You might be tempted to say “This is not your grandmother’s quilting.” The Dublin Rippers might reply, “Oh, this is definitely your grandmother’s quilting, and she was a lot more amazing than you realized.”

The group has been together since the early 2000s, and has been through changes as some members moved or passed away, and new members joined. I started showing up every week in 2011 (I think), when the group included Peggy DeLaVergne, the founder of the Rippers, Donna Timmons, our host, Hazel Ashcraft, and Sonja Banister.

Scenes from the Dublin Rippers Quilt Exhibit

The Dublin Rippers’ work reflects the larger quilt community, not only in our range of styles, but in the purpose we put our quilts to. Members make quilts for home, family and friends, group exchanges and raffles, for everyday use, and for art exhibits.

If you can, come and see the work of my friends Hazel Ashcraft and Donna Timmons, who carefully select patterns and add their personal style and color choices to make quilts that comfort family and friends. Hazel’s quilts are in the photo at the beginning of this post, and a detail from Donna’s hexie garden quilt, is at left.

Scenes from the Dublin Rippers Quilt Exhibit

Enjoy Sonja Banister’s work, which she offers for sale in her etsy.com shop, TwoOldeYoyos. I’m the very happy owner of two of Sonja’s flower basket quilts, at right. Tarleton featured her Texas-themed quilt in a press release for the exhibit.

When you visit the Dublin Rippers Quilt Exhibit, you’ll see African-inspired quilts and more, by Peggy DeLaVergne, whose work has been honored with a solo exhibit at the annual International Quilt Festival in Houston. Peggy’s bulls-eye sunflower quilt, below, fills me with joy whenever I see it.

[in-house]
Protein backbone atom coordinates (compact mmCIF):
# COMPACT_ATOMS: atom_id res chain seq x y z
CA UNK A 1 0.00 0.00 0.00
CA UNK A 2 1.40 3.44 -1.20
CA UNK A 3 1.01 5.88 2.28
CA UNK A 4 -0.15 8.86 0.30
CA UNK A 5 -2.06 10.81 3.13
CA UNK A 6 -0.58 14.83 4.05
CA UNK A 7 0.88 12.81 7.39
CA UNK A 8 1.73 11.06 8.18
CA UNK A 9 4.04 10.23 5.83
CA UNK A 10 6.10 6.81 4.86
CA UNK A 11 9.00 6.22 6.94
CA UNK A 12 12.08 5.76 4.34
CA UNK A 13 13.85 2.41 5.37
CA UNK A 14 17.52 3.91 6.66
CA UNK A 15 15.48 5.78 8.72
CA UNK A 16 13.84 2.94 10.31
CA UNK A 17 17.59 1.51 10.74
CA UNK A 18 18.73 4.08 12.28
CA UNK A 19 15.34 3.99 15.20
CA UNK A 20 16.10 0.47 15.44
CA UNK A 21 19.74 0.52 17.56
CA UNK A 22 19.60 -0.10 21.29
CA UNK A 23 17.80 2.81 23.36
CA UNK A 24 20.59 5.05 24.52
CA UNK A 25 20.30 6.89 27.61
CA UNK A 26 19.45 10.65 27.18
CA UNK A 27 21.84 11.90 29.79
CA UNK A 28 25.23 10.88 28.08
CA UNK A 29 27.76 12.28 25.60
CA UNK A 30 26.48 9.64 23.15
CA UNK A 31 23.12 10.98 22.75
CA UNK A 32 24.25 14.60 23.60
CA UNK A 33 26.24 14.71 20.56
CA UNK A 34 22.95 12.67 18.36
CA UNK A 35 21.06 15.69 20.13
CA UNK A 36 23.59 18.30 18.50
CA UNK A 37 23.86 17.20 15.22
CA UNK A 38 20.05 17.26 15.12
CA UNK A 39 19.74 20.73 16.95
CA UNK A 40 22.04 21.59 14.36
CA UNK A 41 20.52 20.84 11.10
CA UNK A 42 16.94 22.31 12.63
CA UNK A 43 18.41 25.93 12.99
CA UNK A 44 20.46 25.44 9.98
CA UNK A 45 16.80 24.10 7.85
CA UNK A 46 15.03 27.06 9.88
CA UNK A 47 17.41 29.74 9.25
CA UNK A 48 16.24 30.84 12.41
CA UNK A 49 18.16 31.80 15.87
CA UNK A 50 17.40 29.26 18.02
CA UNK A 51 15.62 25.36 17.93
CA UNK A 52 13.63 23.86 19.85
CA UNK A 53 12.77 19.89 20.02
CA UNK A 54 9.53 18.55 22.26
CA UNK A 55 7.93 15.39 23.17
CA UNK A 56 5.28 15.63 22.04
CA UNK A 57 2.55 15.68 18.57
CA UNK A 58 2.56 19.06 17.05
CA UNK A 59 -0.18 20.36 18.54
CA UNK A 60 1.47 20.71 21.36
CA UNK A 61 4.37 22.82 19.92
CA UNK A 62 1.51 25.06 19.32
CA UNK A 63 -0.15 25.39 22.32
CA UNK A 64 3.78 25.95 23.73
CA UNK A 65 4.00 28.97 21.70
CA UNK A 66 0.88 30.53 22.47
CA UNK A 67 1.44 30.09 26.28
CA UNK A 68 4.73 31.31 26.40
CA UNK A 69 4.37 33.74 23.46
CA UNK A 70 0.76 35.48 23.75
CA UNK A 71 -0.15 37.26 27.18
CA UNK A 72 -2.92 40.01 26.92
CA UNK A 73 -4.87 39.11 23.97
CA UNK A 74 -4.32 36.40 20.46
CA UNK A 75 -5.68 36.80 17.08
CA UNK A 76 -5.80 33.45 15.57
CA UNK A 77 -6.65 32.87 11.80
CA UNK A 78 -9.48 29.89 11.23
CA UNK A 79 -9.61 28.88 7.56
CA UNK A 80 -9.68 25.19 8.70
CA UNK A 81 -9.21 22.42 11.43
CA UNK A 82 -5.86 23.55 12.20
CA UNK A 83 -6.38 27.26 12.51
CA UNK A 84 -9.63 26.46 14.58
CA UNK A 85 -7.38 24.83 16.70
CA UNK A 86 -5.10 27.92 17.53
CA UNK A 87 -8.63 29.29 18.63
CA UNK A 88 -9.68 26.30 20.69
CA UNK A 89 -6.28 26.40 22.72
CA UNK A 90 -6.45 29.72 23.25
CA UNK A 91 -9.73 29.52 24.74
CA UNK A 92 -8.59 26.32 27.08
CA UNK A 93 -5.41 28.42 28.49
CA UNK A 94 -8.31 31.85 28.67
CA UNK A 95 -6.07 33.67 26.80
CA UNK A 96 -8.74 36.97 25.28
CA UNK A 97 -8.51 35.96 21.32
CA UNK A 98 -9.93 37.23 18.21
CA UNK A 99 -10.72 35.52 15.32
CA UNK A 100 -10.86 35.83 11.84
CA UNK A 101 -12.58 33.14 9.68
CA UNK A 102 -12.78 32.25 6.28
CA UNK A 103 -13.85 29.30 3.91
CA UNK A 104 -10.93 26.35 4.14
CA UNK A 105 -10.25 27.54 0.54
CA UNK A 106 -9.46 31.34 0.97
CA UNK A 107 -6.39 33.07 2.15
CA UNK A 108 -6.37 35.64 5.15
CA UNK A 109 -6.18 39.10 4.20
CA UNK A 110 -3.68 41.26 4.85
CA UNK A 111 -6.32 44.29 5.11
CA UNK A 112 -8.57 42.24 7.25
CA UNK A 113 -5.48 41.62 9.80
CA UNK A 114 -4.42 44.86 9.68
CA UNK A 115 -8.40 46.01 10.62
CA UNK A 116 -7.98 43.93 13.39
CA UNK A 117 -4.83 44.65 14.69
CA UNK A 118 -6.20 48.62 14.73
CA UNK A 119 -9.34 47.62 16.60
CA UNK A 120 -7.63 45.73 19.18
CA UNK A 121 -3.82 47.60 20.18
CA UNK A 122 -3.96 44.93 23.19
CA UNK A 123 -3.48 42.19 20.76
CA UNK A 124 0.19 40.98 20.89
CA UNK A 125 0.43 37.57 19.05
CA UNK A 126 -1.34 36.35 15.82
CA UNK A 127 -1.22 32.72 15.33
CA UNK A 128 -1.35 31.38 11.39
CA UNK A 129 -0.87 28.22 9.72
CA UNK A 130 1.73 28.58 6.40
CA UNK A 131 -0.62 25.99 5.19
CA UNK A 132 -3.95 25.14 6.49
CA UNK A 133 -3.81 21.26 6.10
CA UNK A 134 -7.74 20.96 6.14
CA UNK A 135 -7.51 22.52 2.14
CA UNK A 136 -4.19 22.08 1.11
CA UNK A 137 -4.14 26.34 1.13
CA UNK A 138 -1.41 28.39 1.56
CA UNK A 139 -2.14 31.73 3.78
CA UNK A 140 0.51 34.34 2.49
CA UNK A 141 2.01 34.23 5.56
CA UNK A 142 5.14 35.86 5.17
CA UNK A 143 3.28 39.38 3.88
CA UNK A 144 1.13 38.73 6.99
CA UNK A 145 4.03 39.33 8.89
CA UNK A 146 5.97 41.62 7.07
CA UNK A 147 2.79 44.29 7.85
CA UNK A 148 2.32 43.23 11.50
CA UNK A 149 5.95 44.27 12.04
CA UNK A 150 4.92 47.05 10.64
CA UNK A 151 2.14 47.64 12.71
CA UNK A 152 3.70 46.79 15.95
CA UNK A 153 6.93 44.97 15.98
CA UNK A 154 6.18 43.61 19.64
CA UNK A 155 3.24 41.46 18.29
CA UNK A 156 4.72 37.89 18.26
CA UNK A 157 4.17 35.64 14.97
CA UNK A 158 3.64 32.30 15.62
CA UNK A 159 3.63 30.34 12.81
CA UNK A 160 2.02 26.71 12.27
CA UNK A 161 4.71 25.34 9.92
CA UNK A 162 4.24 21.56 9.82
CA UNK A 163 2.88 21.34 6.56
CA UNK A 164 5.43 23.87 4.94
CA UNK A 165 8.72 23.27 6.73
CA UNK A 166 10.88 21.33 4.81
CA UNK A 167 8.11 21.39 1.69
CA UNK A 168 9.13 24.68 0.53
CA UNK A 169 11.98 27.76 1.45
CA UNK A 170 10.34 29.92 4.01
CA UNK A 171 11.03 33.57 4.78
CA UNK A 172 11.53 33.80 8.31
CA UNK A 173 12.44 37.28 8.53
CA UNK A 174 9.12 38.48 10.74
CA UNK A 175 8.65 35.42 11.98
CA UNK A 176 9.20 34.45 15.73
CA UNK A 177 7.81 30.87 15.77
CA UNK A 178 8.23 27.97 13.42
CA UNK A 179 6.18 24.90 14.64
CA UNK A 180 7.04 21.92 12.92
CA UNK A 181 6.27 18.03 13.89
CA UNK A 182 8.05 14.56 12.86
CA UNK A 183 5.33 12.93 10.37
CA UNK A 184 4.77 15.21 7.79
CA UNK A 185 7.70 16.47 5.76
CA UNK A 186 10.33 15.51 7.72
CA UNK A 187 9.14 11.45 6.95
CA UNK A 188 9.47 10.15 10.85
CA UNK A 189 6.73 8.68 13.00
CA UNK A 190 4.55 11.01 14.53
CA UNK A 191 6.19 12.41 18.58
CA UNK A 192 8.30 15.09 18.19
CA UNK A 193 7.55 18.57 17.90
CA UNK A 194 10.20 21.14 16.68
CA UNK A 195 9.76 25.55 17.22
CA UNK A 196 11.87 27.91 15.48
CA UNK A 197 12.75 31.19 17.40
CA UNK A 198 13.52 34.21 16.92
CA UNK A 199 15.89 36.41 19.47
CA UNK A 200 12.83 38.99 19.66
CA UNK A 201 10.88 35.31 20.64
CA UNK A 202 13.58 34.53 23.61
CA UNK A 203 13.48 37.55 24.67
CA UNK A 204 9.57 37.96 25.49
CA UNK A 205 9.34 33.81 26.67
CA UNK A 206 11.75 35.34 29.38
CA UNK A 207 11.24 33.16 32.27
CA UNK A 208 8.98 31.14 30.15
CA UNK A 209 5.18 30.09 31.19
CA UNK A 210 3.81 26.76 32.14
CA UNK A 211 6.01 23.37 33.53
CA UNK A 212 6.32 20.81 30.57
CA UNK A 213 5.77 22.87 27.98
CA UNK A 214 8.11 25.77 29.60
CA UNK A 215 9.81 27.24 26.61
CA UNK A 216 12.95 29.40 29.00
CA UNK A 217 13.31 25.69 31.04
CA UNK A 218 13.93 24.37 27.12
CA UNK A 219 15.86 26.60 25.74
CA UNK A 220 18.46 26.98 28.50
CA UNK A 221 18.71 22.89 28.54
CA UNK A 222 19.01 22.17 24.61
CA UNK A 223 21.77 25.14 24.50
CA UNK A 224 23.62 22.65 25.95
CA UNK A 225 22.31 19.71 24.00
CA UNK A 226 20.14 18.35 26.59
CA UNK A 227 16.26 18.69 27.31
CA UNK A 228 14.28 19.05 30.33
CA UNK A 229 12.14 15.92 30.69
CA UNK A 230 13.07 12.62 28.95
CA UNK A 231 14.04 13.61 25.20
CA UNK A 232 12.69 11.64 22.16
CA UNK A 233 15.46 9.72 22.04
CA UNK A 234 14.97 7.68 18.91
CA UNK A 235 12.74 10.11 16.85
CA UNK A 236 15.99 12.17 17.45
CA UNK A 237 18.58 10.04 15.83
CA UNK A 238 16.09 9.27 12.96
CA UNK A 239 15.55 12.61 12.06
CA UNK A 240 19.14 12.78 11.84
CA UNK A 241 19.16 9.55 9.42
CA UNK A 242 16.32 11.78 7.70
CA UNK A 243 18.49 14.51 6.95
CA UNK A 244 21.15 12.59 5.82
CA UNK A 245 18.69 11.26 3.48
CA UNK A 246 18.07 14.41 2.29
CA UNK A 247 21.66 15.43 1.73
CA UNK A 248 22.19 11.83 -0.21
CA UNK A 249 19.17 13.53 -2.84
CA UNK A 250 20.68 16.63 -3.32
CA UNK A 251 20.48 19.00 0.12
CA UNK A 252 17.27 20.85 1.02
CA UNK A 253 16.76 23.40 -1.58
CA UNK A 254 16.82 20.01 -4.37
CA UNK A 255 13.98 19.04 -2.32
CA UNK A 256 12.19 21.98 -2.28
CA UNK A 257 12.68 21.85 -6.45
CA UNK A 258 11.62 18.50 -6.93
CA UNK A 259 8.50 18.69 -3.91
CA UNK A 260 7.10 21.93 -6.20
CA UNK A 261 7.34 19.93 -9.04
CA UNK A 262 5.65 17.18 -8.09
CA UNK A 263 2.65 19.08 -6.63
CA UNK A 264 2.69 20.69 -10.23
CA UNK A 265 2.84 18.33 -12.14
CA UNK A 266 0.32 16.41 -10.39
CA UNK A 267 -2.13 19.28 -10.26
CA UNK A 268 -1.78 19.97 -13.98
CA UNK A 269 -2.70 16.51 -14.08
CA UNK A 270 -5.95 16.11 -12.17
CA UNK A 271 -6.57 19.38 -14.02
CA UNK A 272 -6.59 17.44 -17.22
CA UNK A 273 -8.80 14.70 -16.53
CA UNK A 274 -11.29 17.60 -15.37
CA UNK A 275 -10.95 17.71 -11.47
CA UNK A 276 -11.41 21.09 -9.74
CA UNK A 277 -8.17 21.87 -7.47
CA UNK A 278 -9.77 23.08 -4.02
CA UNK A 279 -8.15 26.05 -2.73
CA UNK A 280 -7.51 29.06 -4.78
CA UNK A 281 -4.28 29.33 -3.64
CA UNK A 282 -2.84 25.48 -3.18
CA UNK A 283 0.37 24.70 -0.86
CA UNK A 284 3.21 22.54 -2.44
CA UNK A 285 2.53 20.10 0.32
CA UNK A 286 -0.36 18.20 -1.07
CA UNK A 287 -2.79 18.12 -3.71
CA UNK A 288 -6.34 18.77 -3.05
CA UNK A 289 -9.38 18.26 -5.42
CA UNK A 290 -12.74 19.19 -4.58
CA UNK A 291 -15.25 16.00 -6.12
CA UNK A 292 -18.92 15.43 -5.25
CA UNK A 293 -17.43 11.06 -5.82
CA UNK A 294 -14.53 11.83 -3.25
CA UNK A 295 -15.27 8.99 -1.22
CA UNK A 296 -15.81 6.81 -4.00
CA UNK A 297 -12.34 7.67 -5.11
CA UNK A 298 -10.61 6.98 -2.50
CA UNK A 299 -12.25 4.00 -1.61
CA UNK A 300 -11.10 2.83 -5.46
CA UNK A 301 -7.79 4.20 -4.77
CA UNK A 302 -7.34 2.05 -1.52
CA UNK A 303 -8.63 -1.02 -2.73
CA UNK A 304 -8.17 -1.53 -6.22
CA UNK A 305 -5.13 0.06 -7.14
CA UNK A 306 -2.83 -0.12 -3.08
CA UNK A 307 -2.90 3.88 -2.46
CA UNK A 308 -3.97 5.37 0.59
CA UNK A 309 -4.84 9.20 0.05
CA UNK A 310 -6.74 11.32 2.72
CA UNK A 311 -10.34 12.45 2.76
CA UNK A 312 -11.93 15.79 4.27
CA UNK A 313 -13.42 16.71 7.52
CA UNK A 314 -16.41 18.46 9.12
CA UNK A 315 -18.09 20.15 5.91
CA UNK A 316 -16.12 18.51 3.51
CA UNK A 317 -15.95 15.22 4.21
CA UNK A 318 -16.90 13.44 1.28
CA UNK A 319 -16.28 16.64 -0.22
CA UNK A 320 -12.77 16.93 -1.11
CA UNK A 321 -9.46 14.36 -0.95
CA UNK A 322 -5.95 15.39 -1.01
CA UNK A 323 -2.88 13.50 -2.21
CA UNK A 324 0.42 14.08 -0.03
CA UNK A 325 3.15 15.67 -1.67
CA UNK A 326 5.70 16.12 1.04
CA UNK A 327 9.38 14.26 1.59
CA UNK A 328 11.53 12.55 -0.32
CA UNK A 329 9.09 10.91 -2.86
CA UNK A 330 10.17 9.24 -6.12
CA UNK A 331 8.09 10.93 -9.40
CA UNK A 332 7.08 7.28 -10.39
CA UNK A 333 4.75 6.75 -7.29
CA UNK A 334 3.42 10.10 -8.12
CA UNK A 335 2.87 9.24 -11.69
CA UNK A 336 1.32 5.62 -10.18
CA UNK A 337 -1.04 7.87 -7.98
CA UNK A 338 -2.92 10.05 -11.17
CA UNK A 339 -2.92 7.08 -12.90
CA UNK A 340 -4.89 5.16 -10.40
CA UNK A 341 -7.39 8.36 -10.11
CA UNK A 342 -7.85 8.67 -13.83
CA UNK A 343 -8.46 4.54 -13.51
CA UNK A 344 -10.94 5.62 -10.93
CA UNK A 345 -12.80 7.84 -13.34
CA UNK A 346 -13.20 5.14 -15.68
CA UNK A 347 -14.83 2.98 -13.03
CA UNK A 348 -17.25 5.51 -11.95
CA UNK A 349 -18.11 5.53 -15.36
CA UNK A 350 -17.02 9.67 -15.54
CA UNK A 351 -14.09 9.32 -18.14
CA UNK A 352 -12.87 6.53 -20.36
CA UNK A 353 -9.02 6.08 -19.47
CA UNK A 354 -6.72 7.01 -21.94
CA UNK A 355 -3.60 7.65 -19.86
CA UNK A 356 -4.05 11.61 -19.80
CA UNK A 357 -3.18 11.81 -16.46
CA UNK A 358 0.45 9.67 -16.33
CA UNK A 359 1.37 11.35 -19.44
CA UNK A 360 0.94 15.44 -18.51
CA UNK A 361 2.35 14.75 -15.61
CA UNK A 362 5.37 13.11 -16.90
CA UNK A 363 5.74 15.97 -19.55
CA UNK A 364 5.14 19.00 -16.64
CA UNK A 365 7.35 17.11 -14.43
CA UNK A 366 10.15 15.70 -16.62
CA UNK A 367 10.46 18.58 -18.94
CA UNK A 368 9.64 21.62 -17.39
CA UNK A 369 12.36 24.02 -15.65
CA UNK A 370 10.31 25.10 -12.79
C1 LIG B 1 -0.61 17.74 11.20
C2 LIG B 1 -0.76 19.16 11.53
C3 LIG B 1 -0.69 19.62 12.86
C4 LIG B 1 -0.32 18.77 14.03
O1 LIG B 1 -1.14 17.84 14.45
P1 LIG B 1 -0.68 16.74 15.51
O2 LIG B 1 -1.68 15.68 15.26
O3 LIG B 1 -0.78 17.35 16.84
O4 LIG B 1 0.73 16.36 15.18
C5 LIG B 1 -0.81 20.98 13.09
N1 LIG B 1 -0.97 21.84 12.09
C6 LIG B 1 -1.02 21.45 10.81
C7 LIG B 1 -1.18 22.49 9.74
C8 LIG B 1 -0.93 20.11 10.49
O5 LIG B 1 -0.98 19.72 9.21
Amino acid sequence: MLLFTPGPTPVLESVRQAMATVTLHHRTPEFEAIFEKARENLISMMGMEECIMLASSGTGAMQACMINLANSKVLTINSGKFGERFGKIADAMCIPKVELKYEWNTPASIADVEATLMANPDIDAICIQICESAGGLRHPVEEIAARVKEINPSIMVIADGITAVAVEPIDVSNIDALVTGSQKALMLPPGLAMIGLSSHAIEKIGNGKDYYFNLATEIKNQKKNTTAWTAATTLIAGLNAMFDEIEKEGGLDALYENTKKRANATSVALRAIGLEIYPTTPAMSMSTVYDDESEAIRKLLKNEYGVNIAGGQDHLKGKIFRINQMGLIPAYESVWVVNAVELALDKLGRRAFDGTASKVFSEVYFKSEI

Scenes from the Dublin Rippers Quilt Exhibit

My own knitted, embellished quilts have been honored with a solo exhibit at International Quilt Festivals in Houston and Chicago. You’ll see them and the doily-inspired quilts from my Celebrate Doilies exhibit (below).

Scenes from the Dublin Rippers Quilt Exhibit

Scenes from the Dublin Rippers Quilt Exhibit

We are joined in this show by Elaine Fields Smith, author and ambassador for the 70273 Quilt Project. The double red xs on her quilt at left are meant to make people aware of the 70,273 people murdered by the Nazis in the 1940s, because they were mentally or physically disabled. From the website “The 70273 Project” we learn:

Though they never even laid eyes on the disabled person they were evaluating, the Nazi doctors read the medical files and, if from the words on the page, the person was deemed “unfit” or an “economic burden on society,” the doctor placed a red X at the bottom of the form. Three doctors were to read each medical file, and when two of them made a red X on the page, the disabled person’s fate was sealed. Most were murdered within hours.

For information about how you can take part in the 70273 Project, visit the 70273 website.

Scenes from the Dublin Rippers Quilt Exhibit

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Colour Collective Fridays

Colour Collective Fridays—Cherry Blossom Pink

Fridays are fun on Twitter. The process actually starts the Saturday before, when Colour Collective (@Clr_Collective on Twitter) posts a color for the week. The idea is for artists to create a piece using that color, or to find a previous work that has the color in it.

On any given Friday, at 19:30 GMT (that would be early afternoon, here in Texas), everyone posts their work, including the tag #colour_collective, and the name of the color for the week. It’s a fun challenge, and my Friday afternoon Twitter feed is just beautiful!

Lots of illustrators join in, which I love, because I have been fascinated by illustration since childhood. However, artists in all media are welcome to take the Colour Collective challenge.

Making textile art takes me a while, so I had to go back to Puzzling Pinks, a piece from 2015, to find Cherry Blossom Pink for our May 11th challenge. (Read more about Puzzling Pinks here and here.) The pinks seem to match a lot better on my phone than they do here.

Colour Collective Fridays—Cherry Blossom Pink